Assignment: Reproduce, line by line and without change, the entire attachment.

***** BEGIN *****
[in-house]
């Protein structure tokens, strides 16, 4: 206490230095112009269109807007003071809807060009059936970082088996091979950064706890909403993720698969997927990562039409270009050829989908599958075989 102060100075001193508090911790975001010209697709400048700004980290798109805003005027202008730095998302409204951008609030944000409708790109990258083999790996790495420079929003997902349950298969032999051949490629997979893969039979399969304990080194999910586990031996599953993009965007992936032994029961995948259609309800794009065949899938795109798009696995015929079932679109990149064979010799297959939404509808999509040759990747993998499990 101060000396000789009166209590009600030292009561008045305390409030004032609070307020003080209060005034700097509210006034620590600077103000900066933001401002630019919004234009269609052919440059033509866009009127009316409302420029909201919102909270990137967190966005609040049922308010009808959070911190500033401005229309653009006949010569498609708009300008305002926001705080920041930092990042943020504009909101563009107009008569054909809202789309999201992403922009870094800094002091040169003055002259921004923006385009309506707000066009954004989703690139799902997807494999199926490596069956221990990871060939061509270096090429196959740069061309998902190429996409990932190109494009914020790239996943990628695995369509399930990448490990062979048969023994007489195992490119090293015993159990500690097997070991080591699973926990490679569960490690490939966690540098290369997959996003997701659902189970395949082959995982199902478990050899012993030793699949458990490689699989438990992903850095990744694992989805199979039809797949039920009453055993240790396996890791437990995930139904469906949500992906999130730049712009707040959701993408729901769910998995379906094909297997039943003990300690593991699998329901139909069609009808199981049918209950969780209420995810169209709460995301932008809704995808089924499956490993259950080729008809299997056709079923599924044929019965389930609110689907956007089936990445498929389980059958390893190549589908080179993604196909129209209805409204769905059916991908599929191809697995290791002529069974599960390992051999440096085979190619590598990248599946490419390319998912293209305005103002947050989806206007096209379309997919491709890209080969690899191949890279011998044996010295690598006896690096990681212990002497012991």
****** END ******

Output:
[in-house]
């Protein structure tokens, strides 16, 4: 206490230095112009269109807007003071809807060009059936970082088996091979950064706890909403993720698969997927990562039409270009050829989908599958075989 102060100075001193508090911790975001010209697709400048700004980290798109805003005027202008730095998302409204951008609030944000409708790109990258083999790996790495420079929003997902349950298969032999051949490629997979893969039979399969304990080194999910586990031996599953993009965007992936032994029961995948259609309800794009065949899938795109798009696995015929079932679109990149064979010799297959939404509808999509040759990747993998499990 101060000396000789009166209590009600030292009561008045305390409030004032609070307020003080209060005034700097509210006034620590600077103000900066933001401002630019919004234009269609052919440059033509866009009127009316409302420029909201919102909270990137967190966005609040049922308010009808959070911190500033401005229309653009006949010569498609708009300008305002926001705080920041930092990042943020504009909101563009107009008569054909809202789309999201992403922009870094800094002091040169003055002259921004923006385009309506707000066009954004989703690139799902997807494999199926490596069956221990990871060939061509270096090429196959740069061309998902190429996409990932190109494009914020790239996943990628695995369509399930990448490990062979048969023994007489195992490119090293015993159990500690097997070991080591699973926990490679569960490690490939966690540098290369997959996003997701659902189970395949082959995982199902478990050899012993030793699949458990490689699989438990992903850095990744694992989805199979039809797949039920009453055993240790396996890791437990995930139904469906949500992906999130730049712009707040959701993408729901769910998995379906094909297997039943003990300690593991699998329901139909069609009808199981049918209950969780209420995810169209709460995301932008809704995808089924499956490993259950080729008809299997056709079923599924044929019965389930609110689907956007089936990445498929389980059958390893190549589908080179993604196909129209209805409204769905059916991908599929191809697995290791002529069974599960390992051999440096085979190619590598990248599946490419390319998912293209305005103002947050989806206007096209379309997919491709890209080969690899191949890279011998044996010295690598006896690096990681212990002497012991």